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Addis Tribune (Addis Ababa) - March 28, 2003

The Interim Chairperson of the Commission of the African Union, Mr. Amara Essy, expressed grave concerns over the tension between Uganda and Rwanda as a result of the current situation prevailing in the North-Eastern part of the Democratic Republic of Congo in general, and in the localities of Bunia, Beni, Butembo, Lubero and Kanyabayonga in particular, the AU Commission said in a press release.

The Interim Chairperson recalled the commitments made by the various parties through the agreements they had signed and urged them to strictly comply with these agreements. He also urged them to refrain from any action that might exacerbate the situation in the region and jeopardize the on-going peace and reconciliation process, the release said.

The Interim Chairperson of the Commission recalled the discussions and decisions of the 7th Ordinary Session of the Central Organ of the Mechanism for Conflict Prevention, Management and Resolution at Heads of State and Government level held in Addis Ababa on 3rd February, calling among other things on the parties to make use of the existing mechanisms to address differences and requesting the Current Chairperson of the African Union to take all appropriate steps to sustain the momentum in the peace process in the DRC.

At a time when Uganda and Rwanda have announced their withdrawal from the DRC, the new tension was inopportune and very alarming, it said.

The Interim Chairperson of the Commission called on the parties to implement the agreements they had signed, thereby hastening the return of peace, security and stability in the region.

24 March 2003

The AU republic of Rwanda has placed its army on military alert in expectation of an invasion by Uganda. The AUF General Secretary, Dan Kashagama, has confirmed reports of detailed military preparations for war in the republics of Rwanda and Uganda.

The republic of Uganda has deployed tanks, troops and large guns in positions along the Rwanda-Uganda border. Tensions between the two states are running high, and statements by the government and military spokespeople indicate that a war is imminent.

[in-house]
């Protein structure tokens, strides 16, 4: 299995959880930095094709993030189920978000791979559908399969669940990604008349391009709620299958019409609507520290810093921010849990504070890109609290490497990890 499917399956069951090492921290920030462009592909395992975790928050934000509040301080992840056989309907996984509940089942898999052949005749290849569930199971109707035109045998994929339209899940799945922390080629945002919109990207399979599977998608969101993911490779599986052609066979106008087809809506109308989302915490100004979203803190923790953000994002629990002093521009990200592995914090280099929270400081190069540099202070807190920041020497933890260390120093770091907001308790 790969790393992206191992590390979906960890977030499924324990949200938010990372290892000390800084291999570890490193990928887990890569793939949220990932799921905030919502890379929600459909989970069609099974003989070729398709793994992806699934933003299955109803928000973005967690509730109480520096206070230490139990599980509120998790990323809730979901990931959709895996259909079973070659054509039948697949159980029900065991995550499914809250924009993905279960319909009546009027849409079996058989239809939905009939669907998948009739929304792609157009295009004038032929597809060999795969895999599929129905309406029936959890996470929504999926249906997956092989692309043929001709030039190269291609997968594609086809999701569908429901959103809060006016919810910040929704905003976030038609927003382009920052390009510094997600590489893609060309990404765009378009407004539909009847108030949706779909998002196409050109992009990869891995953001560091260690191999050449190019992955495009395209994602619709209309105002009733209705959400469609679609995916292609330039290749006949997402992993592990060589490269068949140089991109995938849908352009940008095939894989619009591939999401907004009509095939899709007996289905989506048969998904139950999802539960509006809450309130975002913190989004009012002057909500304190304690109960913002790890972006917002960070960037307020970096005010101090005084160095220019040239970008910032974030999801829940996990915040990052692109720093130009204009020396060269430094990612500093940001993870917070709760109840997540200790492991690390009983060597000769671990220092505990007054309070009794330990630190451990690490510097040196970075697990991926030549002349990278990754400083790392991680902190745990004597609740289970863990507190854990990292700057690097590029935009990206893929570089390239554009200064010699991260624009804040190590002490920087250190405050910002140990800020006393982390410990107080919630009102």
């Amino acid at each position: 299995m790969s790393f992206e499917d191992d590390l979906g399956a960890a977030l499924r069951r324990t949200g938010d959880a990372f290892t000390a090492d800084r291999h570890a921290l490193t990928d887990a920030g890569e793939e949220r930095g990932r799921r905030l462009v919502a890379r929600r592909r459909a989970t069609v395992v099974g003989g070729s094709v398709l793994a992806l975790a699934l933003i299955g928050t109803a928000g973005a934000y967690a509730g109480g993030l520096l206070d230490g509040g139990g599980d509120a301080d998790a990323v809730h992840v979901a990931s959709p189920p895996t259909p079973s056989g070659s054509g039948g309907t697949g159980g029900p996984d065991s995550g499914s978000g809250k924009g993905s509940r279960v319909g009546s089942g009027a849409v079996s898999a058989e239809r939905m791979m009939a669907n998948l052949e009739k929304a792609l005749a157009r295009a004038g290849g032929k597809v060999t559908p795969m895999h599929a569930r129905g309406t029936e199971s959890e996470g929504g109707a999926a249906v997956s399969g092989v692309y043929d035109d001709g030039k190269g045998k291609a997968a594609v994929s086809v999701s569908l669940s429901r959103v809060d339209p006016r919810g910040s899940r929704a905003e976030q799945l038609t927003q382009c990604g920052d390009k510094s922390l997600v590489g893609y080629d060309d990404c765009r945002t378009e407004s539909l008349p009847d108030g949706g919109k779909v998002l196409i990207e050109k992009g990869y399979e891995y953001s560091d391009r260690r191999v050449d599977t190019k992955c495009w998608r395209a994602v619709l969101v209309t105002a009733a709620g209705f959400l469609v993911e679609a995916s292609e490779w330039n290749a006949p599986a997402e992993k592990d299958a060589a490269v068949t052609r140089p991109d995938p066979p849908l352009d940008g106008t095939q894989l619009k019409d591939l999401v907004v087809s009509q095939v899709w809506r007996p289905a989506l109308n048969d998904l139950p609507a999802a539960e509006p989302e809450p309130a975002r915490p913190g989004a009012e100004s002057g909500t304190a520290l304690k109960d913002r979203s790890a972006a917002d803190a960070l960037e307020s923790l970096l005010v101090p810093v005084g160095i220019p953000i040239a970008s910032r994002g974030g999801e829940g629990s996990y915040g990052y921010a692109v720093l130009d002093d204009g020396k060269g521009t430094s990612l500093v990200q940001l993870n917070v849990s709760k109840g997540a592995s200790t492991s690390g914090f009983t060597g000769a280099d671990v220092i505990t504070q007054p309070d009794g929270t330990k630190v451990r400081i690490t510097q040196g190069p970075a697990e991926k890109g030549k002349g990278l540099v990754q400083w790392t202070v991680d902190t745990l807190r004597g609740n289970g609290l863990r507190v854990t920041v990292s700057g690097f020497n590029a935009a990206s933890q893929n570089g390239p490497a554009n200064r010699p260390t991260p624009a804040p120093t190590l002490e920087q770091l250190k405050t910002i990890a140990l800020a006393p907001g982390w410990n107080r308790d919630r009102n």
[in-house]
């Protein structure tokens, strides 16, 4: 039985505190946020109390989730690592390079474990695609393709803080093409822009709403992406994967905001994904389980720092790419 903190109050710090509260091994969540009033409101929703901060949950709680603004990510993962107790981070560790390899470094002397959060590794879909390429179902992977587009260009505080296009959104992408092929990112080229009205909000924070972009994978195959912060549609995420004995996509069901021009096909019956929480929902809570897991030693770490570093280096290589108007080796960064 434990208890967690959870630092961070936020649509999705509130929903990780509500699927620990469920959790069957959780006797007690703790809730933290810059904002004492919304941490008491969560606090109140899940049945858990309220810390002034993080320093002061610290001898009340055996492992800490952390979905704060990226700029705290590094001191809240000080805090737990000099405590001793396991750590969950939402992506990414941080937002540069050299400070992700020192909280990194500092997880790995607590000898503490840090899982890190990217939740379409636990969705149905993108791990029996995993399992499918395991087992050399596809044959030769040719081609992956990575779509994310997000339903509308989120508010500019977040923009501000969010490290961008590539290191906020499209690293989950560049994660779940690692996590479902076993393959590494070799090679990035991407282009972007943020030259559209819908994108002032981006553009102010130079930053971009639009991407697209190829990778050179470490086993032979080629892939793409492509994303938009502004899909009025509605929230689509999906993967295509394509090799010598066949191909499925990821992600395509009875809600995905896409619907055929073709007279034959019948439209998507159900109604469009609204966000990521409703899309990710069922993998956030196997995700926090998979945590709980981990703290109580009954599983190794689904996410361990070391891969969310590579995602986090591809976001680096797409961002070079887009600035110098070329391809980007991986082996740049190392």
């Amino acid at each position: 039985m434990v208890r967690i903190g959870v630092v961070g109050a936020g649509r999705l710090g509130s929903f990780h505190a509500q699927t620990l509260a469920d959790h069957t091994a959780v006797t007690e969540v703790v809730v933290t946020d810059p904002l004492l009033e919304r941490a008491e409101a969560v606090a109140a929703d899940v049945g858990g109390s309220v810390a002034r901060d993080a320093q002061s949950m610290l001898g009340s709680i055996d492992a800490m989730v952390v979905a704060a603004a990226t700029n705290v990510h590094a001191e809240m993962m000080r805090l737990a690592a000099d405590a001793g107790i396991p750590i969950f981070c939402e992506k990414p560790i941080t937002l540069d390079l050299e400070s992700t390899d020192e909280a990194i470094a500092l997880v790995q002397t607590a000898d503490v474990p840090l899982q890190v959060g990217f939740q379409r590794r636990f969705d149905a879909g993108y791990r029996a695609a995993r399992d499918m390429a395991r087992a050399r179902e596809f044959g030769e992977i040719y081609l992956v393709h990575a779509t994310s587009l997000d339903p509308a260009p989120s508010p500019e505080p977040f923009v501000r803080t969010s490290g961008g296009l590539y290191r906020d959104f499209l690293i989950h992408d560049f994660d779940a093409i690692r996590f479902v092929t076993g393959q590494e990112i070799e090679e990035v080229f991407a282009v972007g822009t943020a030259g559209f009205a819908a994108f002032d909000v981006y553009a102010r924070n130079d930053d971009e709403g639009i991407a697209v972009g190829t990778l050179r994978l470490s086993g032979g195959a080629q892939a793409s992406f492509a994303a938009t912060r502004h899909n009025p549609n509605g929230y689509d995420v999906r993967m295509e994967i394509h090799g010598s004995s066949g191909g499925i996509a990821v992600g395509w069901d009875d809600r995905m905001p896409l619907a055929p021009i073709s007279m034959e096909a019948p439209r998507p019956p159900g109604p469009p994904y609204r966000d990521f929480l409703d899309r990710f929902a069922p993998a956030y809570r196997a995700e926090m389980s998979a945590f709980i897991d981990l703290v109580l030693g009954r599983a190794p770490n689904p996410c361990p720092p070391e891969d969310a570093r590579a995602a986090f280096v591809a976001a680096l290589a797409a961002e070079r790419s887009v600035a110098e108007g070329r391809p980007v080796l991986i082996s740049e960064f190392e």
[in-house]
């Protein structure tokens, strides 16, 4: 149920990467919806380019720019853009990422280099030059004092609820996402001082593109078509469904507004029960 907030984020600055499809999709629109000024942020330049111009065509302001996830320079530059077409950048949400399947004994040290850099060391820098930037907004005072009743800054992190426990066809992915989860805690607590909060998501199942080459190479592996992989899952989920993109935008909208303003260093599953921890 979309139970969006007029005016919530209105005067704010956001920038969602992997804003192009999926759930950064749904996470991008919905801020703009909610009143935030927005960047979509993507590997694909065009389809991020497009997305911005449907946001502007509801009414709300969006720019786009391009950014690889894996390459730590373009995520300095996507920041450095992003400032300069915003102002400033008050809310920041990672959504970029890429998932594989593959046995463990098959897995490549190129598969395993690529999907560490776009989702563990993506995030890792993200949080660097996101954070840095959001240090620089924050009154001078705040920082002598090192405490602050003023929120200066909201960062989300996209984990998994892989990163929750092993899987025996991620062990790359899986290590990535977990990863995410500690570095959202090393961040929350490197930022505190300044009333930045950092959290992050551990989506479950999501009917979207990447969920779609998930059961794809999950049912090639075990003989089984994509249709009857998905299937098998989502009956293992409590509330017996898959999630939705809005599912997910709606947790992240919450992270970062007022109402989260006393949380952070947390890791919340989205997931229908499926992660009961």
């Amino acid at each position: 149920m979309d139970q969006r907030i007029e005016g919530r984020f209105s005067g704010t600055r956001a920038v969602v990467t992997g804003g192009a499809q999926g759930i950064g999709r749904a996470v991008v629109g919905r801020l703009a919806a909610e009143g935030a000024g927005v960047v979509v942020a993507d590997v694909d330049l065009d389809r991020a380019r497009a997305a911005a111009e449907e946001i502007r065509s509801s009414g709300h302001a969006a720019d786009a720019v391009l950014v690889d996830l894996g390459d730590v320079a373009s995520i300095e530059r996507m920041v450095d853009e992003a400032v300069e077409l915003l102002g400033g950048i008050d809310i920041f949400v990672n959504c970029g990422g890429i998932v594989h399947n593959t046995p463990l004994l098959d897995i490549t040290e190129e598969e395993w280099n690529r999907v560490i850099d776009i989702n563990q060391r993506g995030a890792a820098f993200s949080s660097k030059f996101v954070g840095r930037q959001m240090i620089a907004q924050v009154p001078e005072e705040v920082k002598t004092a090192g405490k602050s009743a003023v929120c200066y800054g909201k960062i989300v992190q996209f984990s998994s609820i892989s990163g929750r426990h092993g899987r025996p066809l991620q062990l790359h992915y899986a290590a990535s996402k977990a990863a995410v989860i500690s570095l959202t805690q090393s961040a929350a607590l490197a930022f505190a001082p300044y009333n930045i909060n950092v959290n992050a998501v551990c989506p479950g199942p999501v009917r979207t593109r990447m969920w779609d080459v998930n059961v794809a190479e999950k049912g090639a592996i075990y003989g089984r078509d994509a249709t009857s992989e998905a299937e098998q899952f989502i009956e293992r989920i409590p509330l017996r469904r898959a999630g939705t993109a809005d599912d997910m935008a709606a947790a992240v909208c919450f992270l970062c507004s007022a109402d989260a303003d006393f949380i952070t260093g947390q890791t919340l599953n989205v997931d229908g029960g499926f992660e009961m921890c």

"A new and dangerous situation is developing in the DRC where the government of Uganda is deploying troops together with FAC, EX-FAR and Interahamwe into areas of Beni, Butembo and Lubero in North Kivu. This is threatening RCD positions and poses a direct security threat," a Rwandan Government statement said on 15 March.

On 19 March 2003, UPDF Brig. Kaihura said Ugandan troops had captured three airfields in the Ituri region. He said that after capturing Bule, 85km North West of Bunia, the UPDF will turn to other Rwanda Patriotic Army [RPA] positions in the Aboro hills in Kpandroma.

The government of Rwanda has given Uganda an ultimatum to withdraw its troops from the Ituri region of the Democratic Republic of Congo. There have been skirmishes in the Ituri region in recent days involving Ugandan and Rwandan troops.    

In recent years the two states' armies have fought battles in and around Kisangani in the Democratic Republic of Congo.

An all-out war between Uganda and Rwanda has the potential to degenerate into genocide of an unprecedented scale, worse than that of 1994. The rural areas in the Albertine Rift and around Lake Victoria are very densely populated. A war would displace in excess of 10 million people quite quickly and the humanitarian disaster would be unimaginable.

There are no compeling conflicts between Ugandans and Rwandans. The war is driven by power differentials between the two leaders (Yoweri Musevene and Paul Kagame). Museveni's regional policy appears to be part of a systematic attempt to direct the course of international affairs through war and military aggression. Over the years numerous efforts have been made to obtain a coherent statement of policy from Museveni, regarding his intentions. No one knows what he wants, or why he has to be so aggressive.

Uganda is second only to Libya as the largest "exporter of revolution" in Africa, by supplying arms and training to combatants in every conflict across the African Union, and some key conflicts around the world. Uganda is the largest distributer of small arms in Africa. Uganda has played a critical role in the Turkish/Kurdish conflict (Yoweri Museveni facilitated the capture of Kurdish leader Apu Ocalan), and in the Bosnian conflict (Uganda supplied weapons during the international arms embargo).

Military commanders in both states are aware of the unprecedented consequences if a war were to break out. Tensions may lead to uncontrolled incidents, and ultimately to a war no one wants. Both states' leaders need to de-escalate the war rhetoric and Amara Essy, Chair of the AU Commission, needs to intervene to prevent a holocaust.